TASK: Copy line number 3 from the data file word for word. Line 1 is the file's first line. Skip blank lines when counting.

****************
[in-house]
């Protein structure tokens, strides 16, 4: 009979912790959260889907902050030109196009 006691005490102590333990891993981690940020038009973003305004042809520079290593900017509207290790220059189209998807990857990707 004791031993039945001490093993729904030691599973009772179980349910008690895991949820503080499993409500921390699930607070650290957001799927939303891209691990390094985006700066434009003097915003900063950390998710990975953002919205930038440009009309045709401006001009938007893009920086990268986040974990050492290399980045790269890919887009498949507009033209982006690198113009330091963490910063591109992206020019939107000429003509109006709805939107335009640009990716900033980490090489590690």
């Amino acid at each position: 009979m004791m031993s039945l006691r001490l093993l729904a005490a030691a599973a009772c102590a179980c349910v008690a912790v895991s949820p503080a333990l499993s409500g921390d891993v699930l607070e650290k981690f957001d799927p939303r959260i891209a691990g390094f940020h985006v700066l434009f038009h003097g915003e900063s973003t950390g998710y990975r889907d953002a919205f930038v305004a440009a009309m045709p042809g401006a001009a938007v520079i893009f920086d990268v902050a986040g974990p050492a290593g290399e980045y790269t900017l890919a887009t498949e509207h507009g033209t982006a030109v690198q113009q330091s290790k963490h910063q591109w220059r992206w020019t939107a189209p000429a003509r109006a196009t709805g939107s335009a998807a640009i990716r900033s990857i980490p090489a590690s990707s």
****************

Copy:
């Amino acid at each position: 009979m004791m031993s039945l006691r001490l093993l729904a005490a030691a599973a009772c102590a179980c349910v008690a912790v895991s949820p503080a333990l499993s409500g921390d891993v699930l607070e650290k981690f957001d799927p939303r959260i891209a691990g390094f940020h985006v700066l434009f038009h003097g915003e900063s973003t950390g998710y990975r889907d953002a919205f930038v305004a440009a009309m045709p042809g401006a001009a938007v520079i893009f920086d990268v902050a986040g974990p050492a290593g290399e980045y790269t900017l890919a887009t498949e509207h507009g033209t982006a030109v690198q113009q330091s290790k963490h910063q591109w220059r992206w020019t939107a189209p000429a003509r109006a196009t709805g939107s335009a998807a640009i990716r900033s990857i980490p090489a590690s990707s």